1,165 Arab citizens of Israel murdered since 2000, Arab mayor says

Knesset discusses how to lower violence in Arab sector.

Scene where woman stabbed in town market in Rahat. (photo credit: RAHAT SPOKESMAN)
Scene where woman stabbed in town market in Rahat.
(photo credit: RAHAT SPOKESMAN)
Despite the issue being on the policy agenda for the past several years, crime in the Arab sector is not being properly dealt with, according to speakers at a meeting of the Knesset Internal Affairs and Environment Committee.
During the meeting on Wednesday, which was held at the request of MKs Osama Saadi (Joint List), Mickey Levy (Yesh Atid) and Esawi Frej (Meretz), Sakhnin Mayor Mazen Ganaim noted that 1,165 Arab citizens have been murdered since 2000.
”Some people claim that heads of local authorities do not cooperate, but this is not true,” he argued.
”A senior police official said during a recent meeting that in a certain Arab community there are more than 20,000 weapons. We expect the police to treat us like citizens. People do not allow their children to leave the house after 4 p.m.
In other countries ministers would resign over these statistics.”
Saadi read a long list of names of Arab murders victims, the latest being a 16-year-old boy.
“Crime and violence have taken over,” he said. ”We crave a solution that will follow the advice of Arab experts.”
MK Haneen Zoabi (Joint List) told the committee that some witnesses who had turned to the police were turned away.
”Police officers are friendly with crime families. It is the police who are breaking the law,” she said.
Internal Affairs Committee chairman David Amsalem (Likud) asked Zoabi to transfer any information that corroborates her claims.
“We are all in consensus on this. The state’s most basic duty is to provide security to every citizen. When there is no security for the citizens, there is no country, no society, nothing,” said Amsalem.
“There is no distinction here between Jews and Arabs.”
Joint List MK Yousef Jabareen said, ”The police have failed.”
“I ask that the committee chairman consider establishing a state commission of inquiry that, together with Israel Police and the education and welfare systems, will once and for all produce something we can work with,” said Jabareen.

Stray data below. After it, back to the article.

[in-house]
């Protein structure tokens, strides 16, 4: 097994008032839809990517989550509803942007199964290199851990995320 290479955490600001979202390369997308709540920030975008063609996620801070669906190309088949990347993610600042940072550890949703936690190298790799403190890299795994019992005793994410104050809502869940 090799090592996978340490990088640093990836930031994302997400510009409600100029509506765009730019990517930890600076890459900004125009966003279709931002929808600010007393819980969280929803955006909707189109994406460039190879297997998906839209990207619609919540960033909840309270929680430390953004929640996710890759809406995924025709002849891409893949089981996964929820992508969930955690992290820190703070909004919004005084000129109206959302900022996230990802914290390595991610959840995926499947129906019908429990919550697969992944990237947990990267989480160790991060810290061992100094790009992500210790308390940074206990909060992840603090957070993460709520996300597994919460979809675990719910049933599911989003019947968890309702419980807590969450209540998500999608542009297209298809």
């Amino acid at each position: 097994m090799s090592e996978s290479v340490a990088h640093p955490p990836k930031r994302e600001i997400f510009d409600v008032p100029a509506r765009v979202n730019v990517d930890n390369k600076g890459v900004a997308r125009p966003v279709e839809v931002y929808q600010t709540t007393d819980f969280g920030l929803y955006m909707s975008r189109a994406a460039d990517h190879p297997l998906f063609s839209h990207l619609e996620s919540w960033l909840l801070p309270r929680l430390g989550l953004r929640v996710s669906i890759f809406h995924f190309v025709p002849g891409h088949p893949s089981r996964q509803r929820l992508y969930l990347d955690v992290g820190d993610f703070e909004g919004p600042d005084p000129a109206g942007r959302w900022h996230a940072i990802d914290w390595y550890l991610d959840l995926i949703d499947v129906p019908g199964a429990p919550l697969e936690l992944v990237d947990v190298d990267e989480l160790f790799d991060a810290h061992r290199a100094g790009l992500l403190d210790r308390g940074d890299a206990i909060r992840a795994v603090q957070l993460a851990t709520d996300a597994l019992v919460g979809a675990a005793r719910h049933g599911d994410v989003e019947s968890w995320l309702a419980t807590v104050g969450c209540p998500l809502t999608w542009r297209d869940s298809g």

He went on to add, “There is no law and no judge. In Umm el-Fahm there is shooting every night. We have data showing that most children aged six to seven have seen a weapon.”
Amnon Beeri-Sulitzeanu, co-executive director of the Abraham Fund, an NGO dedicated to promoting equality and coexistence between Arab and Jewish citizens, told The Jerusalem Post the police are still not providing satisfactory service in the Arab sector.
He explained that the Abraham Fund has an initiative called the Police and Community Safety Partnerships, that “creates a permanent mechanism for dialogue and accountability between the community leaders of each Arab locality and the adjacent police station.”
Asked about the fact the police have begun to be more receptive to needs in the Arab sector, he responded that the police are not listening enough nor prioritizing the resources needed.
Beeri-Sulitzeanu, who was at the Knesset meeting, said his NGO has raised the idea of a third party organizing meetings between the police and the community.
“There needs to be dialogue every few weeks where each side voices demands and complaints,” he asserted.
Earlier this year, the Israel Police promoted commander Jamal Hachrush to the rank of assistant-chief, making him the first Muslim to hold the second-highest rank on the force.
Hachrush, who had previously served as deputy commander of the Coastal District, is in charge of a special police branch that is being set up to focus on the problems facing Israel’s crime-ridden Arab communities.
At the Knesset meeting, he noted that the police are not doing a good enough job and stressed that the police need cooperation from Arab mayors.
”It is true that police arrive late to [the crime scenes]. The statistics would shock anyone.
This is why we have drawn up a plan to reinforce the police and provide the services that are required by law,” he said.
“We are recruiting 1,350 officers, and we have started building police stations. We can’t do it alone. We need help. We are in charge of curbing crime,” continued Hachrush.
“We want to build police stations in the [Arab] communities, but there is a minority which objects. There is a plan to recruit young Arab men and women, but there is no cooperation; people are getting cold feet.”
On a conference call in April with the Inter-Agency Task Force on Israeli-Arab Issues, a coalition of North American Jewish organizations, Haim Sargarof, police commander of the Kedma Station in the southern part of the Triangle Arab area, said the number of officers in his station has jumped to 320 from 100.
Police in the area also hold open houses with the residents of Arab towns, which sometimes includes mayors, he said, adding that he personally meets monthly with each of the seven Arab mayors in his region.
Sargarof said these types of activities are held throughout the country, while surveys of the local community are carried out so the police can better serve the public.